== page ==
Category Archives: Sports nutrition and children

#BreakTheBias to give our girls a sporting chance

As I sat down to work the other week on an ordinary Tuesday morning, the small print in my diary announced that it was International Women’s Day. This year’s theme was #BreakTheBias which focuses on not just acknowledging gender bias, discrimination and stereotyping but advocates actively calling it out every time we see it. I couldn’t help thinking that this year’s theme couldn’t be more apt as it is simply not enough to only think about these issues on a dedicated day. In fact, after reading the results of a recent survey by the charity, Women in Sport, it left me in no doubt that our girls and young women need our support to excel every day.  

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Scoring a health warning for Euro 2020 sponsors

After a dismally soggy May that gave us record levels of rainfall, we seem to be finally enjoying the start of what could be a long, hot summer…interspersed with the odd unsettled, wet day. After all, it wouldn’t be a British summer without a bit of weather uncertainty. Nevertheless, all the signs are here. Whether it’s the competing wafts of boho BBQs, the relentless tunes of circling ice cream vans or the sheer number of adults adopting flip flops as outerwear, the British public are truly embracing the summer with both arms. But while some are resolutely heading outdoors, many others have their eyes firmly fixed on their tvs watching the long-awaited Covidly postponed UEFA Euro 2020 competition. I have to say that while I am enjoying the chance to finally go for some runs in mostly decent weather I am also glued to the footie and the drama on and off the pitch. However, something that has also caught my attention while following the Euros happens to be a real bugbear of mine. Once again, we have a tournament showcasing some world class sportspeople that is sponsored by one of the world’s largest soft drinks company. But I’m not the only one who isn’t happy about it. Just ask Ronaldo.

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Keep cool and carry on? 4 rules for heat-exhausted runners

With the appointment of the new Marmite-like Prime Minister in the middle of the UK’s sweltering summer, it may feel impossible to be keeping a cool head. Whatever your political affiliation or views on Brexit, one thing is for certain: it is a struggle to carry on as normal in temperatures more akin to the tropics. Somehow, even if many of us look forward to being in the same temperatures when we’re on holiday, when we are at home trying to get on with our daily lives, a heatwave makes it seem utterly unbearable. Of course, there will always be those amongst you who are perfectly comfortable blissfully soaking up the hot sun. They are the same people who appear effortlessly cool on the Underground without a single bead of sweat in sight. And I shouldn’t complain when if given the choice, I will always opt for taking on the heat rather than facing cold weather because it is my personal Kryptonite. However, this summer I am failing miserably to cope with the heat when it comes to running.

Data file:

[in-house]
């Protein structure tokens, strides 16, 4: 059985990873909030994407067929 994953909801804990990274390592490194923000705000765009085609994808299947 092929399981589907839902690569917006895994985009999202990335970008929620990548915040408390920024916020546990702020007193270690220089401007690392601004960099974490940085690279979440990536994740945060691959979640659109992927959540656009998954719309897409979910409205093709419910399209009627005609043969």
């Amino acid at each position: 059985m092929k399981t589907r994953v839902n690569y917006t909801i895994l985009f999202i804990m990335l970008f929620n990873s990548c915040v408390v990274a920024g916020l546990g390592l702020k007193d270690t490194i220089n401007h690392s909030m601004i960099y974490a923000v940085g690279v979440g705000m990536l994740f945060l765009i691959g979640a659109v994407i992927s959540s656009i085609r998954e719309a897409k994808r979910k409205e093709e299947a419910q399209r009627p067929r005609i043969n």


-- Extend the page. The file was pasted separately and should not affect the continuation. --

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How not to run a half-marathon 2

As some people may know, I like to participate in the odd running event for fun and over the years, have managed to complete several half-marathons. I never thought I would say it, but I quite like running this distance. Mainly because of the broad range of people and abilities taking part, including many of those wearing fancy dress. There will always be some seriously speedy competitors at the front of the pack kitted out in the latest high-tech trainers but they definitely do not make up the majority of runners. Which means that the whole event feels less like being part of a ‘race’ against each other and more like running in the middle of a giant wave of like-minded participants that surges forward past the crowds.

pear walnut bread bite 1

But despite the all-embracing, tree-hugging inclusion with motivational cheering of half-marathons, you cannot hide the fact that there are also 21km of hard slog to contend with. Not everything always goes to according to plan on the day, despite your best efforts, and I am no different. In fact, it is fair to say that my experience of running half-marathons has been very mixed…

When I think of the halfs that didn’t go well, the 2015 Milton Keynes Winter Half-Marathon immediately comes to my mind. The weather was hellish with torrential rain of biblical proportions that had completely flooded the course before the race started. As the route had not been altered, there were several unavoidable ‘puddles’ that were actually knee-deep icy pools. The freezing rain never stopped once and the wind lashed it down so hard it felt as if we were being fired at with needles. It was so relentless, it put me off running halfs for quite some time afterwards.

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Freaking sugar

Freakshake 1

It can be easy to feel overwhelmed by the onslaught of Brexit news and political shenanigans at the moment that reaches you with every notification ping of the latest breaking news story. Therefore, I almost missed the fact that it had been Sugar Awareness Week. This year, Action on Sugar focused their campaign on banning all milkshakes over 300 kcals. Their main target is a sugar monstrosity known as the Freakshake. A Freakshake is unlike anything ever seen or even dreamt up before and is more than some ordinary milkshake having its moment in social media. It is an indulgent, calorie dense, sugar loaded mash-up of 3 different puddings in one. It is also an absolute feat in pudding engineering and pushes the boundaries of sickliness to extreme limits.

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